Use a slightly complex name, slap on a brown/black/yellow/green label with a few rectangles and hexagons, and Bob’s Your Uncle. Of course, to maintain repeat buyers, winemakers will have to keep focusing on excellent quality.
Back to Moscow, where the Count – horrified at seeing nude bottles – wandered around the labelless cellar, then selected one bottle with two crossed keys embossed on the glass neck. He touched this emblem of Chateauneuf-du-Pape from the French Rhone Valley, then plucked up the bottle and carried it away upstairs – eager to enjoy a good drop, and slightly smug at outmaneuvering the bureaucrats of Moscow.
Next, a recipe.
There are slightly more than a dozen recipes left to cook for The Winemakers’ Cooking Companion. The countdown toward completing the field work is in full gear.
We’re also producing a short promotional video (thanks Sonya) and our intrepid graphic artist is editing photographs (thanks Lou).
This comes from western Australia. Substitute local ingredients accordingly depending on where you live and what’s available – combining fish and shellfish. This is a crispy, crunchy spring/summer delight (we are pulling out of winter, soon, after all). It’s relatively easy to prepare. Serve with a Chardonnay.
Crayfish, Dhufish, and Squid Pasta Marinara
From McHenry Hohnen Vintners, Margaret River, Western Australia
Preparation Time and Quantity –
45 minutes to cook. Serves 4 people.
Ingredients and Amounts
Pasta (such as linguini) – 5¼ oz (400 g)
Olive oil – ¼ cup (60 ml)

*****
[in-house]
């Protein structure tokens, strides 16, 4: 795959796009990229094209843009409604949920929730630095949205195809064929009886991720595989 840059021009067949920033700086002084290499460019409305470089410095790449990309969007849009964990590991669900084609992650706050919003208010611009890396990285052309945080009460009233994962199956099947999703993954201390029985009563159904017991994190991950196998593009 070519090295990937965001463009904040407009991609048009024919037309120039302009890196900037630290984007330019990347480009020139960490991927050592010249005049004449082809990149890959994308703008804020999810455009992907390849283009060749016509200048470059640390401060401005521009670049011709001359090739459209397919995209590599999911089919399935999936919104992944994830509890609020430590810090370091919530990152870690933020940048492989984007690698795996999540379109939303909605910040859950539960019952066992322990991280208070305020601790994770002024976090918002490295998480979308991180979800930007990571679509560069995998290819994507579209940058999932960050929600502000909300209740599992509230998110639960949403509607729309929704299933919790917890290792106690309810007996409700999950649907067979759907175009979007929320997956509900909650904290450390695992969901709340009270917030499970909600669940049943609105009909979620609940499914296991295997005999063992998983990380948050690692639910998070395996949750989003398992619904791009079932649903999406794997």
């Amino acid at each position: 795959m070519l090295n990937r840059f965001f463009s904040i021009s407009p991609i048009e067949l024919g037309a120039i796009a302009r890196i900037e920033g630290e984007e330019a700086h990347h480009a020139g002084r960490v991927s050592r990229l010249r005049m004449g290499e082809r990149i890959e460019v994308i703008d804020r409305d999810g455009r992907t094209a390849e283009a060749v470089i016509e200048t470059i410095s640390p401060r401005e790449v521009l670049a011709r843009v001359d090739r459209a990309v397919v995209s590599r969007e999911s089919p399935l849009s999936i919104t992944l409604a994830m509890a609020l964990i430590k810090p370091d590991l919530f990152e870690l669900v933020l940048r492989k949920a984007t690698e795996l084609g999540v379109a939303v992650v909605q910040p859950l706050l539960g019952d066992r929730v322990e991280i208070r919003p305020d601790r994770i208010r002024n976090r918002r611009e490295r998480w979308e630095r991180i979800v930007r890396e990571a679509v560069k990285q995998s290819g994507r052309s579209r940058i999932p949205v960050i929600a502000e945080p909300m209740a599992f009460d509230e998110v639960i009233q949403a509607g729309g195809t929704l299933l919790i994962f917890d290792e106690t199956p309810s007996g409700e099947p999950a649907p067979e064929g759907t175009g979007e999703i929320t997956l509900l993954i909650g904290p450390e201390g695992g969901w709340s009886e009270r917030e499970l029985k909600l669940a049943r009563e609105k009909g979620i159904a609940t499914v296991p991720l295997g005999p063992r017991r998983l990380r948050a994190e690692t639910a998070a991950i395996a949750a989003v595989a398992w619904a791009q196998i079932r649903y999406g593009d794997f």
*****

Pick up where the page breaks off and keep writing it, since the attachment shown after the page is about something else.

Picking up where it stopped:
Butter – 5½ tbs (80 g)
Garlic cloves – 4
Lemon – 1 for zest
Crayfish – 1
Dhufish fillets – 2
Squid – 1
Tomatoes (ripe from garden) – 10 oz (300 g)
Fresh chili – 1
Mixed herbs (e.g. – basil, sage, parsley) – handful
Flaked sea salt – to taste
Fresh cracked pepper – to taste
- Slice garlic cloves, zest lemon, chop chili pepper, chop mixed herbs.
- Scoop crayfish from shell and slice.
- Cube the dhufish.
- Slice squid into rings.
- Cook pasta in large saucepan of boiling, salted water until almost al dente (2 to 3 minutes if fresh, 6 to 8 minutes if dried).
- Meanwhile, heat oil and butter in a frying pan over medium high heat.
- To oil and butter add garlic, lemon rind, and chili, and cook until tender (1 to 2 minutes). Add salt and pepper seasoning to taste.
- Add crayfish, dhufish, and squid, and turn occasionally until cooked (2 to 4 minutes).
- Remove from heat.
Add pasta and garden tomatoes, toss to combine, and serve immediately, scattered with fresh herbs.
Lilian Kurys-Romer writes –
“Margaret River is a hot spot for food and wine, and we are lucky enough to be quite obsessed with both! …Our backyard is the quintessence of enjoying the outdoors sustainably; we’d go for a dive for some fresh endemic crayfish (western rock lobster), dhufish, and line caught squid, and pick tomatoes and fresh herbs from the back garden, heading inside to throw together a very relaxed pasta marinara.
“Don’t forget to enjoy reasonable gulps of Chardonnay throughout the process.”
My latest Forbes posts are here – including a piece about the ancient Grotte Pair-Non-Pair cave in southwest France, a messy Catalonian food festival, a renowned bubbly wine from New Mexico, and thoughts from the Godfather of biodynamic wine from the Loire Valley.